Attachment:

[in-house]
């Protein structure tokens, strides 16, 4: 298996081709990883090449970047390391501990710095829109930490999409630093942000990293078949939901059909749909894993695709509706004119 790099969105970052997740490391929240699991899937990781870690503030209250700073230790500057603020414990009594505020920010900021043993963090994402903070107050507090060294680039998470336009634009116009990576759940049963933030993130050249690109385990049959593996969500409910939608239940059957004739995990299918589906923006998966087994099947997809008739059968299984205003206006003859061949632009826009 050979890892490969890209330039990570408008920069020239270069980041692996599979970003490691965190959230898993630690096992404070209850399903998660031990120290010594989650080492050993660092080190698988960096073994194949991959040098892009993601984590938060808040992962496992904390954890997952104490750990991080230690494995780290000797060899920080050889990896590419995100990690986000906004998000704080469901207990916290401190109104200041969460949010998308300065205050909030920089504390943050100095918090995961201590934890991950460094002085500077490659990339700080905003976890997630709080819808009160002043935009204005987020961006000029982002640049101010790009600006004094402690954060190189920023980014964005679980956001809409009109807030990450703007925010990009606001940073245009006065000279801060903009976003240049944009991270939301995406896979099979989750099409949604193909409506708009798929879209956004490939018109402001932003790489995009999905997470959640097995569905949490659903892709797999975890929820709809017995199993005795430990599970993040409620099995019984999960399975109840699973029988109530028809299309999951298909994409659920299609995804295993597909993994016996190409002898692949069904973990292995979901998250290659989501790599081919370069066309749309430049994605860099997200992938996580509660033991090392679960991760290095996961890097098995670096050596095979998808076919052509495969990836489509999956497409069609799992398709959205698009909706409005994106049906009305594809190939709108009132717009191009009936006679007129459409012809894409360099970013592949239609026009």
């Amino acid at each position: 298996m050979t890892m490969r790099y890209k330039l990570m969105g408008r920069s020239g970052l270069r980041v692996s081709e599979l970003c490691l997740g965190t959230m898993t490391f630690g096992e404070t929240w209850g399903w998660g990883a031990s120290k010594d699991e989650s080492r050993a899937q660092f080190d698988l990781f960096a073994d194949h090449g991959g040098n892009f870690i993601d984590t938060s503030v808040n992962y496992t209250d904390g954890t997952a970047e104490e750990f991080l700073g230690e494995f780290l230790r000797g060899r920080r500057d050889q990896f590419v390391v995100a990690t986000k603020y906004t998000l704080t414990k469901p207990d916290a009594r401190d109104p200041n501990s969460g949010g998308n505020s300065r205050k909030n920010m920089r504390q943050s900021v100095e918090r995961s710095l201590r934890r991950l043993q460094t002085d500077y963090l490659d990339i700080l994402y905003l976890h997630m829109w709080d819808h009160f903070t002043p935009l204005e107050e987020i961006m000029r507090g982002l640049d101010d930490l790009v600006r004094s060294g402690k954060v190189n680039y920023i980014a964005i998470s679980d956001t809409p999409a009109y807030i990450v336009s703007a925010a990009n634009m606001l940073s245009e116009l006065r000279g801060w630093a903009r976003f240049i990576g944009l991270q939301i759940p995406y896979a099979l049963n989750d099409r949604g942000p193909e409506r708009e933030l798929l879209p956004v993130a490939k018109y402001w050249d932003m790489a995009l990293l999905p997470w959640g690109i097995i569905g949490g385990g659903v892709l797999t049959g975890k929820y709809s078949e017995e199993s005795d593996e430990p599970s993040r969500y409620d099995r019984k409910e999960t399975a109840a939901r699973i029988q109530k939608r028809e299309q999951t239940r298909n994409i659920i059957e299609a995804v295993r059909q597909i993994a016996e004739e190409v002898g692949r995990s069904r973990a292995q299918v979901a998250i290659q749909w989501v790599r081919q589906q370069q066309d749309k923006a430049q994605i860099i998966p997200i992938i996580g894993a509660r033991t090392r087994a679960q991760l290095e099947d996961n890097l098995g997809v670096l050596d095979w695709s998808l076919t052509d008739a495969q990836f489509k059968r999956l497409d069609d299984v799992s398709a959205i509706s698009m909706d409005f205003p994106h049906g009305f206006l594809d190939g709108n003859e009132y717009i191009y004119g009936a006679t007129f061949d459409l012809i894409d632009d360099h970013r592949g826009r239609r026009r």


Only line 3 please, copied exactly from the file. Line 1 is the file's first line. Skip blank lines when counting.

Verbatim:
């Amino acid at each position: 298996m050979t890892m490969r790099y890209k330039l990570m969105g408008r920069s020239g970052l270069r980041v692996s081709e599979l970003c490691l997740g965190t959230m898993t490391f630690g096992e404070t929240w209850g399903w998660g990883a031990s120290k010594d699991e989650s080492r050993a899937q660092f080190d698988l990781f960096a073994d194949h090449g991959g040098n892009f870690i993601d984590t938060s503030v808040n992962y496992t209250d904390g954890t997952a970047e104490e750990f991080l700073g230690e494995f780290l230790r000797g060899r920080r500057d050889q990896f590419v390391v995100a990690t986000k603020y906004t998000l704080t414990k469901p207990d916290a009594r401190d109104p200041n501990s969460g949010g998308n505020s300065r205050k909030n920010m920089r504390q943050s900021v100095e918090r995961s710095l201590r934890r991950l043993q460094t002085d500077y963090l490659d990339i700080l994402y905003l976890h997630m829109w709080d819808h009160f903070t002043p935009l204005e107050e987020i961006m000029r507090g982002l640049d101010d930490l790009v600006r004094s060294g402690k954060v190189n680039y920023i980014a964005i998470s679980d956001t809409p999409a009109y807030i990450v336009s703007a925010a990009n634009m606001l940073s245009e116009l006065r000279g801060w630093a903009r976003f240049i990576g944009l991270q939301i759940p995406y896979a099979l049963n989750d099409r949604g942000p193909e409506r708009e933030l798929l879209p956004v993130a490939k018109y402001w050249d932003m790489a995009l990293l999905p997470w959640g690109i097995i569905g949490g385990g659903v892709l797999t049959g975890k929820y709809s078949e017995e199993s005795d593996e430990p599970s993040r969500y409620d099995r019984k409910e999960t399975a109840a939901r699973i029988q109530k939608r028809e299309q999951t239940r298909n994409i659920i059957e299609a995804v295993r059909q597909i993994a016996e004739e190409v002898g692949r995990s069904r973990a292995q299918v979901a998250i290659q749909w989501v790599r081919q589906q370069q066309d749309k923006a430049q994605i860099i998966p997200i992938i996580g894993a509660r033991t090392r087994a679960q991760l290095e099947d996961n890097l098995g997809v670096l050596d095979w695709s998808l076919t052509d008739a495969q990836f489509k059968r999956l497409d069609d299984v799992s398709a959205i509706s698009m909706d409005f205003p994106h049906g009305f206006l594809d190939g709108n003859e009132y717009i191009y004119g009936a006679t007129f061949d459409l012809i894409d632009d360099h970013r592949g826009r239609r026009r």